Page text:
Engineering SQL Support on Apache Pinot at Uber

    The article, Engineering SQL Support on Apache Pinot at Uber, was originally published by Uber on the Uber Engineering Blog on January 15, 2020. Check out for more articles about Uber’s engineering work and follow Uber Engineering at @UberEng and Uber Open Source at @UberOpenSouce on Twitter for updates from our teams.

    Uber leverages real-time analytics on aggregate data to improve the user experience across our products, from fighting fraudulent behavior on Uber Eats to forecasting demand on our platform.

    As Uber’s operations became more complex and we offered additional features and services through our platform, we needed a way to generate more timely analytics on our aggregated marketplace data to better understand how our products were being used. Specifically, we needed our Big Data stack to support cross-table queries as well as nested queries, both requirements that would enable us to write more flexible ad hoc queries to keep up with the growth of our business.

    To resolve these issues, we built a solution that linked Presto, a query engine that supports full ANSI SQL, and Pinot, a real-time OLAP (online analytical processing) datastore. This married solution allows users to write ad-hoc SQL queries, empowering teams to unlock significant analysis capabilities.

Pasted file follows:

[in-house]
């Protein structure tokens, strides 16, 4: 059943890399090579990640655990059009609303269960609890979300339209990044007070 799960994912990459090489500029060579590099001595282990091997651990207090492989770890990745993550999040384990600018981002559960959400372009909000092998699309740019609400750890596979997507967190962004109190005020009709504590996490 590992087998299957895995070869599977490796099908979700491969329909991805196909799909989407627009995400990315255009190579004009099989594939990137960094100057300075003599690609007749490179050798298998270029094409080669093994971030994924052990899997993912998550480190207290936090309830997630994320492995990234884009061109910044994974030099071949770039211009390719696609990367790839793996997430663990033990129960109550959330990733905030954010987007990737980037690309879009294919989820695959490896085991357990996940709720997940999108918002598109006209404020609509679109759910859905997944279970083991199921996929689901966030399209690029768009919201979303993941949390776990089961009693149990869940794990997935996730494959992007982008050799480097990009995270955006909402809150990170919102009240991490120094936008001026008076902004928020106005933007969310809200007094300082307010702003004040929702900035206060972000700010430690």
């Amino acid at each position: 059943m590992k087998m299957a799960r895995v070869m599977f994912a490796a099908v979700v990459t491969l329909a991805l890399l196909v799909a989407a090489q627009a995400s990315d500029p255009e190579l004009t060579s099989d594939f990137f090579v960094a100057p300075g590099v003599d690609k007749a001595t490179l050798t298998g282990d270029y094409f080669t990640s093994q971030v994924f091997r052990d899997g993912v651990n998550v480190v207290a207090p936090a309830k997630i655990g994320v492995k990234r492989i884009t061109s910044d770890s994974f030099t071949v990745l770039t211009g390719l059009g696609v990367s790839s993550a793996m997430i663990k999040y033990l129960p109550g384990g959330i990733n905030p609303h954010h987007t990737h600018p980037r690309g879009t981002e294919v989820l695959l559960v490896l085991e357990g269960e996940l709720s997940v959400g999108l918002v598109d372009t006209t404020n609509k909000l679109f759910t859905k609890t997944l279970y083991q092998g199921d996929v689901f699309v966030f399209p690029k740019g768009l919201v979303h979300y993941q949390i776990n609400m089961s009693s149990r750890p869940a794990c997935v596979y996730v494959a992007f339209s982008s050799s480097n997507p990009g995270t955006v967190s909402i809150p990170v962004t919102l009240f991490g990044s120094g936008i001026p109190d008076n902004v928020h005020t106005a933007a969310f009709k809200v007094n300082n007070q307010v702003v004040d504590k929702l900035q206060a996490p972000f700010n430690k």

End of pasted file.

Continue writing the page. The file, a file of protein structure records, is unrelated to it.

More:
By engineering full SQL support on Apache Pinot, users of our Big Data stack can now write complex SQL queries as well as join different tables in Pinot with those in other datastores at Uber. This new solution enables operations teams with basic SQL knowledge to build dashboards for quick analysis and reporting on aggregated data without having to spend extra time working with engineers on data modelling or building data pipelines, leading to efficiency gains and resource savings across the company.


    Timely, ad-hoc data analytics provide data scientists and operations teams at Uber with valuable information to make intelligent, data-driven decisions that benefit our users in real-time. Additionally, when operations teams request a metric that requires data across tables or other types of joins, engineers need to manually build a new metrics dashboard to satisfy this type of query. To facilitate this functionality in our Big Data stack, we needed a solution that could support querying near-real-time data with ad hoc ANSI SQL queries in our Apache Pinot datastores.

    Presto, which is widely used at Uber, is a distributed query engine that allows users to write SQL queries to access various underlying data stores. Presto offers full SQL support, but it generally doesn’t support real-time analytical datastores in an efficient manner, instead primarily querying tables in Hadoop, where data freshness is usually several hours old.